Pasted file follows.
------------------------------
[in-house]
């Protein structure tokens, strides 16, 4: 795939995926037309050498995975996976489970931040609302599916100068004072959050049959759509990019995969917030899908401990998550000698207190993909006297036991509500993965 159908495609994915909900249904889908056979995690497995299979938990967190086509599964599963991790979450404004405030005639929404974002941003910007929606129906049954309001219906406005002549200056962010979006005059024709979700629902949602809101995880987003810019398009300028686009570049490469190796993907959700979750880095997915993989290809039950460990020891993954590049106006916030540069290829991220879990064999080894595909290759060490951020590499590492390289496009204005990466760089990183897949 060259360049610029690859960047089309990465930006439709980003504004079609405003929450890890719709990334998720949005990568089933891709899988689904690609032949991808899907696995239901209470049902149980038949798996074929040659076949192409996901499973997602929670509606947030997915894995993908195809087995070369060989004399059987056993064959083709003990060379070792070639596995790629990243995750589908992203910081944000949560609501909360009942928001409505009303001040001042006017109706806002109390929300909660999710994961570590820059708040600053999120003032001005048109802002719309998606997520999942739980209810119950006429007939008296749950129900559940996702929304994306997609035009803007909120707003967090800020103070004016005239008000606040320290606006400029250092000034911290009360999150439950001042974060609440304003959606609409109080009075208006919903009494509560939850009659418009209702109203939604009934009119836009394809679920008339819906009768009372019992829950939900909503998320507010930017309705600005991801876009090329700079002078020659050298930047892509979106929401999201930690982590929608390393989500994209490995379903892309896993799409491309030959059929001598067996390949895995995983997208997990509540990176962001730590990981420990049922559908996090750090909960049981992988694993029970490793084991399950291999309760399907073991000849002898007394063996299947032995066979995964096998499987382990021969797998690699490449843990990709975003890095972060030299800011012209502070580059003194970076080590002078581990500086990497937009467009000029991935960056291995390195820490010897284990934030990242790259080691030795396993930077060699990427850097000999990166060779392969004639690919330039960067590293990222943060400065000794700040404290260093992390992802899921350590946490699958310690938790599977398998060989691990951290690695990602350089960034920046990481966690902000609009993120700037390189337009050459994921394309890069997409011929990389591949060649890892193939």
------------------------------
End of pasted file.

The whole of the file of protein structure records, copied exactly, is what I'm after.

[in-house]
């Protein structure tokens, strides 16, 4: 795939995926037309050498995975996976489970931040609302599916100068004072959050049959759509990019995969917030899908401990998550000698207190993909006297036991509500993965 159908495609994915909900249904889908056979995690497995299979938990967190086509599964599963991790979450404004405030005639929404974002941003910007929606129906049954309001219906406005002549200056962010979006005059024709979700629902949602809101995880987003810019398009300028686009570049490469190796993907959700979750880095997915993989290809039950460990020891993954590049106006916030540069290829991220879990064999080894595909290759060490951020590499590492390289496009204005990466760089990183897949 060259360049610029690859960047089309990465930006439709980003504004079609405003929450890890719709990334998720949005990568089933891709899988689904690609032949991808899907696995239901209470049902149980038949798996074929040659076949192409996901499973997602929670509606947030997915894995993908195809087995070369060989004399059987056993064959083709003990060379070792070639596995790629990243995750589908992203910081944000949560609501909360009942928001409505009303001040001042006017109706806002109390929300909660999710994961570590820059708040600053999120003032001005048109802002719309998606997520999942739980209810119950006429007939008296749950129900559940996702929304994306997609035009803007909120707003967090800020103070004016005239008000606040320290606006400029250092000034911290009360999150439950001042974060609440304003959606609409109080009075208006919903009494509560939850009659418009209702109203939604009934009119836009394809679920008339819906009768009372019992829950939900909503998320507010930017309705600005991801876009090329700079002078020659050298930047892509979106929401999201930690982590929608390393989500994209490995379903892309896993799409491309030959059929001598067996390949895995995983997208997990509540990176962001730590990981420990049922559908996090750090909960049981992988694993029970490793084991399950291999309760399907073991000849002898007394063996299947032995066979995964096998499987382990021969797998690699490449843990990709975003890095972060030299800011012209502070580059003194970076080590002078581990500086990497937009467009000029991935960056291995390195820490010897284990934030990242790259080691030795396993930077060699990427850097000999990166060779392969004639690919330039960067590293990222943060400065000794700040404290260093992390992802899921350590946490699958310690938790599977398998060989691990951290690695990602350089960034920046990481966690902000609009993120700037390189337009050459994921394309890069997409011929990389591949060649890892193939």